Learning to Leave My Comfort Zone
Who doesn’t love an accent wall? Growing up I was never one to take a lot of risks and preferred to play it safe. However, with this project I jumped way out of my comfort zone. I am honestly not sure what got into me but I am so glad that I decided to take the project on (as daunting as it was from the outset).
This board and batten wall turned out even better than I thought it would, which is fantastic especially since I made a critical error early on and had to redesign the entire thing after I had already started. Full disclosure, this was the first wall I have ever built. Do you want to know something even more mind blowing? I had NEVER used a power tool other than a drill before this project. Let that encourage you. I was determined to build this and I believed that I could and consequently the final result is pretty awesome.
Covering Textured Walls
The walls in my house are heavily textured and I knew I wanted the board and batten wall to have a smooth surface. After weighing my options, I determined that I would cover the wall texture with hardboard rather than a skim coat over the entire 17×9 ft wall.
Since I have 9ft ceilings, I knew I would have to make some additional cuts with the hardboard to ensure the whole wall was covered. I recruited my husband (and his friend) to help me with this part because making irregular cuts (our ceiling isn’t completely level) seemed like too big of a challenge at the time.
Filling the Seams
The next step was to fill in the seams where the two pieces of hardboard met. This was my critical error. I used silicone caulk to fill the seams thinking it would allow for more give as my house settled. What I learned is that while silicone caulk works great for angled areas, it does not work well on flat surfaces. Inevitably, I discovered that it was nearly impossible to sand off the excess and get a completely flat surface after covering the seam.
This is what caused me to have to redesign the wall. Originally I had planned to do a mid-century accent wall with strips of MDF board running at various lengths vertically down the wall. However, after the error I made with the hardboard, I had to cover the areas where two pieces of hardboard came together in order to hide my mistake. I made a mockup with painters tape of the new design and after some coaching by my husband on how to use the miter saw (and not cut my fingers off), I set off to start cutting the MDF strips.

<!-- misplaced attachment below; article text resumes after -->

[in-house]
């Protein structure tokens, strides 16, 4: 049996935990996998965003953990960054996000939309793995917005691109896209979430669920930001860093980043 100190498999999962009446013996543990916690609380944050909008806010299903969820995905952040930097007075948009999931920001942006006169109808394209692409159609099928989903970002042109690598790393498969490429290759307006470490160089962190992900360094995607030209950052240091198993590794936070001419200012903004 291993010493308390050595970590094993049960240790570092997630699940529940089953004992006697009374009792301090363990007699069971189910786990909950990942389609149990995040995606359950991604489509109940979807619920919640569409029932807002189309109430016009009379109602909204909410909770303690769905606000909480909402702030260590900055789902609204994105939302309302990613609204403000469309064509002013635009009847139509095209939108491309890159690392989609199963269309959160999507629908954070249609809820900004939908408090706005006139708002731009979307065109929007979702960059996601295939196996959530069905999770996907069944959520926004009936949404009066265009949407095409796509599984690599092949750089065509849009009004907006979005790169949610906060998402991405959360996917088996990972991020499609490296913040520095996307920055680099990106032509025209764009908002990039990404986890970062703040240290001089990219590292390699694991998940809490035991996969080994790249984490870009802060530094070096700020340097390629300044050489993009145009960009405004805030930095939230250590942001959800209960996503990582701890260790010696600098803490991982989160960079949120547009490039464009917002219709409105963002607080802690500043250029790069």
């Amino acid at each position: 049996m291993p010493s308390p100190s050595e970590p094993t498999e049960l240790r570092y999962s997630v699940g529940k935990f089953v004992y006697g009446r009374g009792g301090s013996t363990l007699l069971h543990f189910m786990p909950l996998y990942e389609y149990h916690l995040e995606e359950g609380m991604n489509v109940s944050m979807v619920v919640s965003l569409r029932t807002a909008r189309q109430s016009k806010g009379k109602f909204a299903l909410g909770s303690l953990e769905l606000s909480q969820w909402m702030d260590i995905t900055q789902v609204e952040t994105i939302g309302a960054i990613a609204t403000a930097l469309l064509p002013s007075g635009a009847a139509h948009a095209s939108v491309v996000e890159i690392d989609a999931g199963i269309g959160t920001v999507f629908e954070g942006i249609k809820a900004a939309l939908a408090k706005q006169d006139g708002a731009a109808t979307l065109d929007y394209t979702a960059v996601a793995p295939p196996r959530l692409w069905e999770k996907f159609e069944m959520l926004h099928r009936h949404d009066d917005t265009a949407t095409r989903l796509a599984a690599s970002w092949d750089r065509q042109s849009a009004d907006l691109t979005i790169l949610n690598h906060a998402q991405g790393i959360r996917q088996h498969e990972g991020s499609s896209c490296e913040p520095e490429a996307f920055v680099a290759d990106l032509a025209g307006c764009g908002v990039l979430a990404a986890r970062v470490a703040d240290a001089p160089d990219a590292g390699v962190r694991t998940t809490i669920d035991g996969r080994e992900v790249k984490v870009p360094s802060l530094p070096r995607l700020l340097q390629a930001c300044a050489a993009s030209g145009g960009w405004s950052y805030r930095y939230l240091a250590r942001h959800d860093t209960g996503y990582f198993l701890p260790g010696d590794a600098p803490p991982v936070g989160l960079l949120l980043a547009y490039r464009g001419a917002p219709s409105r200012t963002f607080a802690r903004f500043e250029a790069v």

Hanging MDF Strips
I first put up the vertical and horizontal MDF strips on the places where two hardboard pieces came together to cover the seams. Once I framed everything out, I began cutting and hanging the MDF strips inside each rectangle.
Filling Nail Holes
The next thing I had to do once all the MDF strips were mounted to the wall was to fill in the nail holes and seams where any two MDF strips came together with joint compound. Once the joint compound was dry, I was able to sand it down. In some places it took more than one coat of the sanded down joint compound in order to fill the crack between the two MDF strips. However, once all of the seams were filled I was shocked with how flawless everything looked. It was definitely this step that was the most tedious and required the greatest amount of patience.
Painting the Board and Batten Wall